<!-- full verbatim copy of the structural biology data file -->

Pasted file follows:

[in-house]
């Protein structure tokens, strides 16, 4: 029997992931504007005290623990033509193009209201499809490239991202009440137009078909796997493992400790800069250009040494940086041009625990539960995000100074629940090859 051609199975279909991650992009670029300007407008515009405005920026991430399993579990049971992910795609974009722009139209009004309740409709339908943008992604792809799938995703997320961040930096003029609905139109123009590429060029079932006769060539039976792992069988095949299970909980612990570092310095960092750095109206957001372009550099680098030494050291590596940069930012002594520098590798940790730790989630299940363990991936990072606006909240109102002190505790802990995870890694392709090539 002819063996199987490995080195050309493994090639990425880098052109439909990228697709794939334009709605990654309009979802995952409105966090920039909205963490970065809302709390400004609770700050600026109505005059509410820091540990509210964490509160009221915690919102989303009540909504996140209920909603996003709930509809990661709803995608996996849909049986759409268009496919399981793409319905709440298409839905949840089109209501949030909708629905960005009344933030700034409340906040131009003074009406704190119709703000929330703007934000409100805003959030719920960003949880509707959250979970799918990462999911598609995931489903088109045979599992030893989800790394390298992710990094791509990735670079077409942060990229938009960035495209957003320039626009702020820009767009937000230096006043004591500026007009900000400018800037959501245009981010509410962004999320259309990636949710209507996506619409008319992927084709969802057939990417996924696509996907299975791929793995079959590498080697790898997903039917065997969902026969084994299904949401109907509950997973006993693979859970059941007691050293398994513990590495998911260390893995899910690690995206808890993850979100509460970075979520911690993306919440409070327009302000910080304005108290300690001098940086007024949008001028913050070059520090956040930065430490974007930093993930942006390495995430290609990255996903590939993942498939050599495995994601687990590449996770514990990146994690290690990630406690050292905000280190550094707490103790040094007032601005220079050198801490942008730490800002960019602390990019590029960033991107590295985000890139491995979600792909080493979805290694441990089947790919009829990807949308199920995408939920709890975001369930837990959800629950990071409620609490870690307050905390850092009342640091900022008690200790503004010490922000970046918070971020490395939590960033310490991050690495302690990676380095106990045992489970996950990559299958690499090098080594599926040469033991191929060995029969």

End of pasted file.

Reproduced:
[in-house]
């Protein structure tokens, strides 16, 4: 029997992931504007005290623990033509193009209201499809490239991202009440137009078909796997493992400790800069250009040494940086041009625990539960995000100074629940090859 051609199975279909991650992009670029300007407008515009405005920026991430399993579990049971992910795609974009722009139209009004309740409709339908943008992604792809799938995703997320961040930096003029609905139109123009590429060029079932006769060539039976792992069988095949299970909980612990570092310095960092750095109206957001372009550099680098030494050291590596940069930012002594520098590798940790730790989630299940363990991936990072606006909240109102002190505790802990995870890694392709090539 002819063996199987490995080195050309493994090639990425880098052109439909990228697709794939334009709605990654309009979802995952409105966090920039909205963490970065809302709390400004609770700050600026109505005059509410820091540990509210964490509160009221915690919102989303009540909504996140209920909603996003709930509809990661709803995608996996849909049986759409268009496919399981793409319905709440298409839905949840089109209501949030909708629905960005009344933030700034409340906040131009003074009406704190119709703000929330703007934000409100805003959030719920960003949880509707959250979970799918990462999911598609995931489903088109045979599992030893989800790394390298992710990094791509990735670079077409942060990229938009960035495209957003320039626009702020820009767009937000230096006043004591500026007009900000400018800037959501245009981010509410962004999320259309990636949710209507996506619409008319992927084709969802057939990417996924696509996907299975791929793995079959590498080697790898997903039917065997969902026969084994299904949401109907509950997973006993693979859970059941007691050293398994513990590495998911260390893995899910690690995206808890993850979100509460970075979520911690993306919440409070327009302000910080304005108290300690001098940086007024949008001028913050070059520090956040930065430490974007930093993930942006390495995430290609990255996903590939993942498939050599495995994601687990590449996770514990990146994690290690990630406690050292905000280190550094707490103790040094007032601005220079050198801490942008730490800002960019602390990019590029960033991107590295985000890139491995979600792909080493979805290694441990089947790919009829990807949308199920995408939920709890975001369930837990959800629950990071409620609490870690307050905390850092009342640091900022008690200790503004010490922000970046918070971020490395939590960033310490991050690495302690990676380095106990045992489970996950990559299958690499090098080594599926040469033991191929060995029969």